Android Tablet and ADB on Linux Mint/MATE

locked-computer-cartoonADB is the tool used to connect to your Android Linux tablet from your Linux PC. This post concerns how to get ADB working so you can change the system files inside your Android tablet, such as the boot animation and sound, and gives an example script.

ADB can be downloaded from Android Studio at http://developer.android.com/sdk/index.html as part of the complete development set or as just the SDK alone. To install the Android Studio, follow the instructions at http://developer.android.com/sdk/installing/index.html?pkg=studio. To install the SDK follow the instructions at http://developer.android.com/sdk/installing/index.html?pkg=tools (download the .zip archive and unpack it somewhere, remembering where you put it so you can go there later to use it from the command line). The Android Studio requires Sun Java version at least 6, preferably 7. I have bad memories of installing that before, so I opted for just the SDK alone.

Getting Connected – ADB must see your tablet before it can talk to your tablet

Login as root and run lsusb. Output will be something like

# lsusb
Bus 007 Device 001: ID 1d6b:0001 Linux Foundation 1.1 root hub
Bus 002 Device 001: ID 1d6b:0002 Linux Foundation 2.0 root hub
Bus 006 Device 003: ID 06a3:8020 Saitek PLC Eclipse Keyboard
Bus 006 Device 002: ID 0e1a:0004 Unisys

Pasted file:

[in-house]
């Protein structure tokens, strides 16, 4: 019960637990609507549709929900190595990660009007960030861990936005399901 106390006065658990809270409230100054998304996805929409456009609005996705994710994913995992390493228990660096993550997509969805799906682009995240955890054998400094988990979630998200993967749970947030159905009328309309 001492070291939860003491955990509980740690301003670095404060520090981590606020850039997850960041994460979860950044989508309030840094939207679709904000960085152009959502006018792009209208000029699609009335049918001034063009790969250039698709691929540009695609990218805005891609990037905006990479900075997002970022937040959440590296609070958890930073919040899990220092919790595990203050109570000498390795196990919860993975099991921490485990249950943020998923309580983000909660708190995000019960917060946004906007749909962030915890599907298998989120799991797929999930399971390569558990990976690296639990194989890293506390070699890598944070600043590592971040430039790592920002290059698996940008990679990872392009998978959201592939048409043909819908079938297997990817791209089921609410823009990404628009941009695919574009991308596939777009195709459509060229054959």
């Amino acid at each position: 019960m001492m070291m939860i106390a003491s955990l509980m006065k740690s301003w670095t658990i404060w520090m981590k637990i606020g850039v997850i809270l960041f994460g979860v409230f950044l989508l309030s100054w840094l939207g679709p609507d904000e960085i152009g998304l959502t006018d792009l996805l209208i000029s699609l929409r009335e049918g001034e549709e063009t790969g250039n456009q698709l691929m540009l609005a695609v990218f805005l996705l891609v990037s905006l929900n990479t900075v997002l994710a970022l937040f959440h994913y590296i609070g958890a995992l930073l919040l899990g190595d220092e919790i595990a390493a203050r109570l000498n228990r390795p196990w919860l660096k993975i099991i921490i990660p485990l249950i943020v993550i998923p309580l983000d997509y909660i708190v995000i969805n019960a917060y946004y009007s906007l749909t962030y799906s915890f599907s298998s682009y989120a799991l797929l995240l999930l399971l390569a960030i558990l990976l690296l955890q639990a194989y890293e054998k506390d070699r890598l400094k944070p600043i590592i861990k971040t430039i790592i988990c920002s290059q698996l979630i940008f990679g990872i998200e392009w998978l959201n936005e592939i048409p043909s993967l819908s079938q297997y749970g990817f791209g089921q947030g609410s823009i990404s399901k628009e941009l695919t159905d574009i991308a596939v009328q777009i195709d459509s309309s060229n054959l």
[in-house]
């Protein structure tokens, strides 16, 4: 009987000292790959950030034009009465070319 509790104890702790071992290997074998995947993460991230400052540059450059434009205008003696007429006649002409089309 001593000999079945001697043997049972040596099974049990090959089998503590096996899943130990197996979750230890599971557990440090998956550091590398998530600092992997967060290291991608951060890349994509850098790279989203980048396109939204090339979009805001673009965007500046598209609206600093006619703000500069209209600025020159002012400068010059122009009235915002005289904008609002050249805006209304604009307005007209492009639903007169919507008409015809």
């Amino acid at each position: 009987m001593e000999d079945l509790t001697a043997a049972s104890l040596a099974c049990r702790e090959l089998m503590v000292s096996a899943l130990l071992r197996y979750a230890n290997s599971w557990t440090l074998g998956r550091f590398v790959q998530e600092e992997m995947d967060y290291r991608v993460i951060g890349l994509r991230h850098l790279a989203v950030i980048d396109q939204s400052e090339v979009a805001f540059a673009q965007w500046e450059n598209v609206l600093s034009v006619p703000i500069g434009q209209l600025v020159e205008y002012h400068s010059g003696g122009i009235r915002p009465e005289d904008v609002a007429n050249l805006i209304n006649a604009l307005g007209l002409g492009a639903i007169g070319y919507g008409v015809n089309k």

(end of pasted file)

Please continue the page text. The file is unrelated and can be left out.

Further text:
Bus 006 Device 001: ID 1d6b:0001 Linux Foundation 1.1 root hub
Bus 005 Device 003: ID 045e:00f5 Microsoft Corp. LifeCam VX-3000
Bus 005 Device 002: ID 046d:c05a Logitech, Inc. M90/M100 Optical Mouse
Bus 005 Device 001: ID 1d6b:0001 Linux Foundation 1.1 root hub
Bus 001 Device 015: ID 0bda:0151 Realtek Semiconductor Corp. Mass Storage Device (Multicard Reader)
Bus 001 Device 001: ID 1d6b:0002 Linux Foundation 2.0 root hub
Bus 004 Device 002: ID 045e:0040 Microsoft Corp. Wheel Mouse Optical
Bus 004 Device 001: ID 1d6b:0001 Linux Foundation 1.1 root hub
Bus 003 Device 002: ID 058f:9254 Alcor Micro Corp. Hub
Bus 003 Device 001: ID 1d6b:0001 Linux Foundation 1.1 root hub

Connect your Android Tablet device to the usb and observe what new line appears. That is your necessary data. In my case, using an AllWinner (China) device, I see:

# lsusb
Bus 007 Device 001: ID 1d6b:0001 Linux Foundation 1.1 root hub
Bus 002 Device 008: ID 1f3a:1002  
Bus 002 Device 001: ID 1d6b:0002 Linux Foundation 2.0 root hub
Bus 006 Device 003: ID 06a3:8020 Saitek PLC Eclipse Keyboard
Bus 006 Device 002: ID 0e1a:0004 Unisys 
Bus 006 Device 001: ID 1d6b:0001 Linux Foundation 1.1 root hub
Bus 005 Device 003: ID 045e:00f5 Microsoft Corp. LifeCam VX-3000
Bus 005 Device 002: ID 046d:c05a Logitech, Inc. M90/M100 Optical Mouse
Bus 005 Device 001: ID 1d6b:0001 Linux Foundation 1.1 root hub
Bus 001 Device 015: ID 0bda:0151 Realtek Semiconductor Corp. Mass Storage Device (Multicard Reader)
Bus 001 Device 001: ID 1d6b:0002 Linux Foundation 2.0 root hub
Bus 004 Device 002: ID 045e:0040 Microsoft Corp. Wheel Mouse Optical
Bus 004 Device 001: ID 1d6b:0001 Linux Foundation 1.1 root hub
Bus 003 Device 002: ID 058f:9254 Alcor Micro Corp. Hub
Bus 003 Device 001: ID 1d6b:0001 Linux Foundation 1.1 root hub

Notice the second line is new, and it contains all the info that we need to designate the device in /etc/udev/rules.d/51-android.rules. I have also heard it is necessary to do the same thing with/lib/udev/rules.d/11-android.rules so anyone can use ADB. This line (above) reads “Bus 002 Device 008: ID 1f3a:1002” and the part of interest to us is the “1f3a:1002”: “1f3a” is the Vendor ID for AllWinner Corp in China, and “1002” is the Product ID of the tablet.

If it does not yet exist, create /etc/udev/rules.d/51-android.rules. Edit it and add a line such as

#AllWinner
SUBSYSTEM=="usb", ATTR{idVendor}=="1f3a", ATTR{idProduct}=="1002", MODE="0666", GROUP="plugdev" OWNER="jdnash"